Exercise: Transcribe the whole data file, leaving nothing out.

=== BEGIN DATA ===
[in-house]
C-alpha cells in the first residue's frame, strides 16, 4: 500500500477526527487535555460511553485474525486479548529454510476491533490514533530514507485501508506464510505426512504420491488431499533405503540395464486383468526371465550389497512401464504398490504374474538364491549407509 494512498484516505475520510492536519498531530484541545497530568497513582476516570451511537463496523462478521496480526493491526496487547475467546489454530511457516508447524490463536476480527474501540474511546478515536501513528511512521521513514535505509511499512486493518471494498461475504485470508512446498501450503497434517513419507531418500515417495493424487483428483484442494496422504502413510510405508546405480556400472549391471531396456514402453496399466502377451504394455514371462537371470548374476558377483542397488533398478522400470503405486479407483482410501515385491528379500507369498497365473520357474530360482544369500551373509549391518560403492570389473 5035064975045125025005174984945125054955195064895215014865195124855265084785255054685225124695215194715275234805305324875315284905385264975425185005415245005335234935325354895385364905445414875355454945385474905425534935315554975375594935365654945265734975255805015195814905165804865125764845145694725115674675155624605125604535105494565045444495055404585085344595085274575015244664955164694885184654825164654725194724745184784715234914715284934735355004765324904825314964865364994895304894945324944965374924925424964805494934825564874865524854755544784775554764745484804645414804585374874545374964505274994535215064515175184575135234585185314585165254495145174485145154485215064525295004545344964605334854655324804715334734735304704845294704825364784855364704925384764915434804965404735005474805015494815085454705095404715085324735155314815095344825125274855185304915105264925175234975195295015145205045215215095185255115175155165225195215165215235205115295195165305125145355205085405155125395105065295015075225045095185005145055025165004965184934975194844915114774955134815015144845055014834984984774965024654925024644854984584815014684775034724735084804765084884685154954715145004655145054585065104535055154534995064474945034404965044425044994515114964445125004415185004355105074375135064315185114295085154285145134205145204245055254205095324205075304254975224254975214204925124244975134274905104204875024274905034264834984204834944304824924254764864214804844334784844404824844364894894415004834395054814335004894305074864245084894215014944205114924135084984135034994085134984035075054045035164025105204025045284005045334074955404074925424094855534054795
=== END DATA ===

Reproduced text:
[in-house]
C-alpha cells in the first residue's frame, strides 16, 4: 500500500477526527487535555460511553485474525486479548529454510476491533490514533530514507485501508506464510505426512504420491488431499533405503540395464486383468526371465550389497512401464504398490504374474538364491549407509 494512498484516505475520510492536519498531530484541545497530568497513582476516570451511537463496523462478521496480526493491526496487547475467546489454530511457516508447524490463536476480527474501540474511546478515536501513528511512521521513514535505509511499512486493518471494498461475504485470508512446498501450503497434517513419507531418500515417495493424487483428483484442494496422504502413510510405508546405480556400472549391471531396456514402453496399466502377451504394455514371462537371470548374476558377483542397488533398478522400470503405486479407483482410501515385491528379500507369498497365473520357474530360482544369500551373509549391518560403492570389473 5035064975045125025005174984945125054955195064895215014865195124855265084785255054685225124695215194715275234805305324875315284905385264975425185005415245005335234935325354895385364905445414875355454945385474905425534935315554975375594935365654945265734975255805015195814905165804865125764845145694725115674675155624605125604535105494565045444495055404585085344595085274575015244664955164694885184654825164654725194724745184784715234914715284934735355004765324904825314964865364994895304894945324944965374924925424964805494934825564874865524854755544784775554764745484804645414804585374874545374964505274994535215064515175184575135234585185314585165254495145174485145154485215064525295004545344964605334854655324804715334734735304704845294704825364784855364704925384764915434804965404735005474805015494815085454705095404715085324735155314815095344825125274855185304915105264925175234975195295015145205045215215095185255115175155165225195215165215235205115295195165305125145355205085405155125395105065295015075225045095185005145055025165004965184934975194844915114774955134815015144845055014834984984774965024654925024644854984584815014684775034724735084804765084884685154954715145004655145054585065104535055154534995064474945034404965044425044994515114964445125004415185004355105074375135064315185114295085154285145134205145204245055254205095324205075304254975224254975214204925124244975134274905104204875024274905034264834984204834944304824924254764864214804844334784844404824844364894894415004834395054814335004894305074864245084894215014944205114924135084984135034994085134984035075054045035164025105204025045284005045334074955404074925424094855534054795